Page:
Yamaha R-N500 Network Receiver Port Scan

During my analysis of Apple AirPlay connections to my Yamaha Network Receiver I was also interested in which TCP/UDP ports are opened on this audio device at all. Hence I did a basic port scan with Nmap for both transport layer protocols. (In an upcoming blogpost I am analyzing a packet capture from the Yamaha receiver which will show more details about the used ports and outgoing connections.) At first here are the Nmap results:

Lab Setup

I used Nmap version 7.60 from a Ubuntu server 16.04.3 LTS laptop which was on the same layer 2 network as the receiver, both plugged in via cables. The Yamaha device was a R-N500 Network Receiver with firmware version 1.13. In summary I did four scans:

  • 2x while the receiver was in standby mode, one with default speed timing (T3) and one with a slower speed -T2 to be sure that the IoT device is not overloaded, and
  • 2x while the receiver was on though nothing actively playing, again with both timing templates.

Since I used TCP & UDP scanning, my Nmap commands looked like that:

Nmap Results

There were no differences between the “standby” and the “on” scan, nor between the two timing scans, except an added sentence about the “Aggressive OS guesses” at the -T2 run. And a single port difference for RTSP which I will explain after the results:

Nmap found only open TCP ports (which is quite common since UDP is stateless). That is:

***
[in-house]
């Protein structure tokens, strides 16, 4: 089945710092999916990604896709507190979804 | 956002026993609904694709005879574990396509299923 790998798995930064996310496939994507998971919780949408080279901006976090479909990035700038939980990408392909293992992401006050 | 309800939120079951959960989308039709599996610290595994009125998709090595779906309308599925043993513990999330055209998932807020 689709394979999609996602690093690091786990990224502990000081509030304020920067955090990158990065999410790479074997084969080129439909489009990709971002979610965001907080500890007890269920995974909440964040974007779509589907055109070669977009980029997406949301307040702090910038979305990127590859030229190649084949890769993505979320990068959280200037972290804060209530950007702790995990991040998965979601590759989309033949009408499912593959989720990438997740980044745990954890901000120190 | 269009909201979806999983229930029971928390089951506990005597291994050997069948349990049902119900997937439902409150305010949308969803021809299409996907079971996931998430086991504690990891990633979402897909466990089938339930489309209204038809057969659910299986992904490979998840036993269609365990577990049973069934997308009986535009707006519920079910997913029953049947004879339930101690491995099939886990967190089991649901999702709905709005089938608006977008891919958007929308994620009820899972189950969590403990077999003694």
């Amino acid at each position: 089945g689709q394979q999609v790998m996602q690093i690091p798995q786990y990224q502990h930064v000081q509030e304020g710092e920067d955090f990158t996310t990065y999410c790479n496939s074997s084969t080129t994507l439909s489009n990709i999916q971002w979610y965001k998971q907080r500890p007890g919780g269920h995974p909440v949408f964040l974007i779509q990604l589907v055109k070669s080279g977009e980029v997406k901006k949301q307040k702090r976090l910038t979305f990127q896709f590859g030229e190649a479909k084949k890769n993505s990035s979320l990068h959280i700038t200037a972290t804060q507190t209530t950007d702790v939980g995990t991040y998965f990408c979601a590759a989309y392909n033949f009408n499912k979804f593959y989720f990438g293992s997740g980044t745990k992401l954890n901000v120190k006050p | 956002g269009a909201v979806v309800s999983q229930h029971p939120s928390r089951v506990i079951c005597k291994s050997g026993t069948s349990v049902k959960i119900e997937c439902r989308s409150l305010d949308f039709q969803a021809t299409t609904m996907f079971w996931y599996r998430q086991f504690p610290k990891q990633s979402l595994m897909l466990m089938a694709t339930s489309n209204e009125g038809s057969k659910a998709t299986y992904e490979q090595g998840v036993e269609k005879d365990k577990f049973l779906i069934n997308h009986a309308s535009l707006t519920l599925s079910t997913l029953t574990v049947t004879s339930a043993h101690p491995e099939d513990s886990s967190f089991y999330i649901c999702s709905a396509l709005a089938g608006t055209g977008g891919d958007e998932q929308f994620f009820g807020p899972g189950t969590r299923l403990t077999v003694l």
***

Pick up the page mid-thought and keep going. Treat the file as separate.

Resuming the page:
• TCP Port 80, HTTP: A small web server on which you can rename the host, set the IPv4 address, and perform a firmware update.
    • TCP Port 1029 or 1030, RTSP: As you can see in the Nmap output: Apple AirPlay is listening here with certain methods. Note that one scan revealed port 1029 while some other scans showed port 1030. Don’t know why.
    • TCP Port 1900: tcpwrapped. Hm, difficult to say since it is denied.
    • TCP Port 8080, HTTP-ALT: There is a web server which only answers with a header “PRESENTATION PAGE” without any content when queried via a web browser. To my mind this has something to do with either UPnP or with the Yamaha App for iPhone from which the user can control the receiver. (More to come on my subsequent blogpost.)
    • TCP Port 50000: I have absolutely no idea. ?

The OS guessing from Nmap is quite good since it lists Yamaha among others. The HTTP header itself reveals the model of this device: “R-N500”.

Featured image “Constituci√≥n Plaza” by Tom Bradnock is licensed under CC BY-NC-ND 2.0.

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